Nutrient pollution of terrestrial systems can reduce plant diversity and lead to non-linear transitions in ecosystems, including hysteresis and regime shifts. These low diversity states can persist for decades after cessation of nutrient addition; however, the mechanisms reinforcing these alternative states are still unclear. Here, we test the effect of plant-soil feedbacks as a reinforcing mechanism of alternative stable states in plant diversity in an experimental grassland in Minnesota. Nutrient enrichment in this grassland has reduced plant diversity and led to the establishment of an exotic species as dominant, even 20 years after cessation of nutrient addition. Replicate experimental plots have either received no nutrients (controls) or nutrient addition for either 30 years or 10 years followed by 20 years of no nutrient addition. First, we performed a greenhouse experiment to test the direct effect of soil inoculum from these plots on native and exotic plant biomass production. Then, we sequenced microbial DNA from these soils, before and after the greenhouse experiment, in order to test for shifts in microbial community composition in response to the nutrient addition treatments, the specific plant species that dominate either regime, or both.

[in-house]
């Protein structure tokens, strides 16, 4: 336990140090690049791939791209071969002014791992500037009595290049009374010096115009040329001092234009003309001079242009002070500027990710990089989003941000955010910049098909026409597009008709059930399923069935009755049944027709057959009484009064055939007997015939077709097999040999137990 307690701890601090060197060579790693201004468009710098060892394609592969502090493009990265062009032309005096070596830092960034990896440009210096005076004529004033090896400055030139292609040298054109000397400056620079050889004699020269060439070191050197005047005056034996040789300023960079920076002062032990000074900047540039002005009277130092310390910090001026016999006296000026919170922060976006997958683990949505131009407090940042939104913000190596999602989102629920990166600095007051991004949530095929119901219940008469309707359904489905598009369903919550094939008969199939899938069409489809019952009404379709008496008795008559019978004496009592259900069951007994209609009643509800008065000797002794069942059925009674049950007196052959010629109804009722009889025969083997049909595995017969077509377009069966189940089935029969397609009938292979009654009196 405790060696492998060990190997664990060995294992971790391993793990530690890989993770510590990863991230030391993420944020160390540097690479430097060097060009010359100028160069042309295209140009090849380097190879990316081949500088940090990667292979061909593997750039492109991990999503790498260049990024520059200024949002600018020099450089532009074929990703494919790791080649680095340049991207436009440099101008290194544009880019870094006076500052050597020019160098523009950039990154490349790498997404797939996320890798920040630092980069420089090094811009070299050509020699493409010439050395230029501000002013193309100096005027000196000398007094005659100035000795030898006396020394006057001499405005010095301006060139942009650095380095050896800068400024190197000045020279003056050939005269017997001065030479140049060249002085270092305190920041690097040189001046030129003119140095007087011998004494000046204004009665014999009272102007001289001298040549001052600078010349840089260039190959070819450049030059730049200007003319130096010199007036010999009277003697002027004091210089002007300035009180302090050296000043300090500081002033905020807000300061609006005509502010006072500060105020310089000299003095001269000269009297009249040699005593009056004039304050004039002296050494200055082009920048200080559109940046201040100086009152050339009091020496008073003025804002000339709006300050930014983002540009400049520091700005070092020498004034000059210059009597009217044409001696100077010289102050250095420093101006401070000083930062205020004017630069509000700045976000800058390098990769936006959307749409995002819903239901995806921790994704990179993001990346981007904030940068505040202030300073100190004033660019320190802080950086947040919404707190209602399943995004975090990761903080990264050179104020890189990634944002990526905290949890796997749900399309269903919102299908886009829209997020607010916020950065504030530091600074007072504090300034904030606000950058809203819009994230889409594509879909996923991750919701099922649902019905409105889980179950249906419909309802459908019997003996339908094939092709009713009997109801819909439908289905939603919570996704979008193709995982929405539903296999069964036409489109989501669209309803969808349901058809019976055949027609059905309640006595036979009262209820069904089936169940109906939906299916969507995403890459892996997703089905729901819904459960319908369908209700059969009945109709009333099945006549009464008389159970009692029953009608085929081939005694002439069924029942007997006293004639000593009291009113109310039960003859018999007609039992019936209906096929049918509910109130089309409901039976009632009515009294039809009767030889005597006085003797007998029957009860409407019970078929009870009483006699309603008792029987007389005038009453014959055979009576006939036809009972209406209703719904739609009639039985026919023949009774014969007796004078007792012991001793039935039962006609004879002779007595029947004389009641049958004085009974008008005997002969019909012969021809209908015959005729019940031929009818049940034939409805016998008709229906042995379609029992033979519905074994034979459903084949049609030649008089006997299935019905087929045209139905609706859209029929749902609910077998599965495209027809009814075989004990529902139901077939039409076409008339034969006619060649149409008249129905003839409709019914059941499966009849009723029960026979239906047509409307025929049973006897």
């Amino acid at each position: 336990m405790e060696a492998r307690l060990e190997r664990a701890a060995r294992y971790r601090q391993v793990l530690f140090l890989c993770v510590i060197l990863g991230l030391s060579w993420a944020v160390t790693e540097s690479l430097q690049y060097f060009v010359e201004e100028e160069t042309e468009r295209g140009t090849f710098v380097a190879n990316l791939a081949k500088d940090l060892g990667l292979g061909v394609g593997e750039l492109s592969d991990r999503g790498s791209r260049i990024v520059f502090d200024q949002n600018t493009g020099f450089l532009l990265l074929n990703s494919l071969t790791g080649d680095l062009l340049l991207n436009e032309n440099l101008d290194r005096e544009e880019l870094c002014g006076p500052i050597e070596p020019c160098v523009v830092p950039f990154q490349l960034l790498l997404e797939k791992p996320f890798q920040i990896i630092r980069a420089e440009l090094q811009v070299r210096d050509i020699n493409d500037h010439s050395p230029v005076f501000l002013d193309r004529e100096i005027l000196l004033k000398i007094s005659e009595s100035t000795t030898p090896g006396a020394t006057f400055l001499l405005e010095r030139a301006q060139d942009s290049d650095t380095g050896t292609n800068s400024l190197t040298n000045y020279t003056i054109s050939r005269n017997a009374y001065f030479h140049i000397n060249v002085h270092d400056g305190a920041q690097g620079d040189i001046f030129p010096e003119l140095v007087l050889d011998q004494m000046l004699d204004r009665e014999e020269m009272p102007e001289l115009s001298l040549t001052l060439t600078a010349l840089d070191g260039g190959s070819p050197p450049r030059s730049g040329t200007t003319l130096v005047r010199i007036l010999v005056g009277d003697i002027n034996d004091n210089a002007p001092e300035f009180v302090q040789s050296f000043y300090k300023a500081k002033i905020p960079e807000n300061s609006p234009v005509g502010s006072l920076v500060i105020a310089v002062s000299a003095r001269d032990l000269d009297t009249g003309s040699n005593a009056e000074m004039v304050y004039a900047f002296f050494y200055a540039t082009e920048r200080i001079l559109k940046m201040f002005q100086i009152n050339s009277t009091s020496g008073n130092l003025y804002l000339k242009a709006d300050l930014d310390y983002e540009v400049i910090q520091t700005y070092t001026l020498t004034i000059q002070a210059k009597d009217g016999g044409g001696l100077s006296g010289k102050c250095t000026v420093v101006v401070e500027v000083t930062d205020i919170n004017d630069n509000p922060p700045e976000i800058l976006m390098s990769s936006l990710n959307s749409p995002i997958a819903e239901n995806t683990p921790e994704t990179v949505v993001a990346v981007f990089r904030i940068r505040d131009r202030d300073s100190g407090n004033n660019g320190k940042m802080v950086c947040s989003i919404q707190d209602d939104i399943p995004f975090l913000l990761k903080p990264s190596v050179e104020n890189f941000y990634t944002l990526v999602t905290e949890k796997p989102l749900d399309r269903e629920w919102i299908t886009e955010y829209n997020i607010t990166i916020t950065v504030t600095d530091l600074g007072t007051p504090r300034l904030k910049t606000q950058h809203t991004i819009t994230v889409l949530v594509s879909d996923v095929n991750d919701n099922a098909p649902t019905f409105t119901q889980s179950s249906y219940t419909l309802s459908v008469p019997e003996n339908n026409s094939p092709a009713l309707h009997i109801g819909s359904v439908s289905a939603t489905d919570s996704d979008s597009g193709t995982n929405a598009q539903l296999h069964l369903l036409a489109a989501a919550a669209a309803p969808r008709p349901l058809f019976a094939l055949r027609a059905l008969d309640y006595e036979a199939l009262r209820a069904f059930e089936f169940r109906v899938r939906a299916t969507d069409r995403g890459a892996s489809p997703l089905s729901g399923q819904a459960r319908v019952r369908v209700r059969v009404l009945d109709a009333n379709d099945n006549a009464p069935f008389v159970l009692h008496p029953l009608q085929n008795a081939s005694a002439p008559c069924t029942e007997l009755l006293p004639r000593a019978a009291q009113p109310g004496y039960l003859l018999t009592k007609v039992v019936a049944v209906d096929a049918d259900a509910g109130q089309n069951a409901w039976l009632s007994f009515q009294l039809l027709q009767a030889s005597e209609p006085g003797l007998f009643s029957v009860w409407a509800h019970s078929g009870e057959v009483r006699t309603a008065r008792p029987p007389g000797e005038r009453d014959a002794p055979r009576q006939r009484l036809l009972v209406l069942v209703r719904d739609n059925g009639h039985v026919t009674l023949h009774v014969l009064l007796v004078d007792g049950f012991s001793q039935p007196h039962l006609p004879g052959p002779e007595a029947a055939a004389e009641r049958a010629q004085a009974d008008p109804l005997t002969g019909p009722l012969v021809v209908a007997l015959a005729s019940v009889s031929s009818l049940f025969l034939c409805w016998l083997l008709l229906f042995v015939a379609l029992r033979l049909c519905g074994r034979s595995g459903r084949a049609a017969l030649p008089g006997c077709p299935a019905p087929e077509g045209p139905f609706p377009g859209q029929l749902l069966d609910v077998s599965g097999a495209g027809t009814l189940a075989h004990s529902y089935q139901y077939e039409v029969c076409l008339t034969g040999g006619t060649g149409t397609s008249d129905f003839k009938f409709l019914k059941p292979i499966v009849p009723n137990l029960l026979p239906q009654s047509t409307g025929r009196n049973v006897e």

Soil inoculum, regardless of nutrient treatment, increased plant biomass when compared to plants growing on sterile soil, however, the effect was only marginally significant (P = 0.095). Soil inoculum from plots that had undergone two decades of cessation of nutrient addition increased plant biomass when compared to those still undergoing nutrient enrichment (P = 0.013). These effects were stronger when plots had received high nutrient inputs (P = 0.032). Our results indicate that altered plant-soil feedbacks, particularly those between plants and soil microbes, might accelerate the loss of plant diversity during nutrient pollution. However, plant-soil interactions do not seem to be reinforcing the persistent low-diversity state decades after cessation of nutrient enrichment in this grassland. This could be due to loss of important mutualists for native species, and possibly also to rapid evolution of less cooperative microbial mutualists due to nutrient enrichment. This has important implications for conservation and ecosystem service management, as restoration of soil biota might accelerate the recovery of biodiversity in these systems. Further experimentation will be carried out in 2016 to clarify the direct and indirect effects of microbial mutualists on native and exotic grass performance.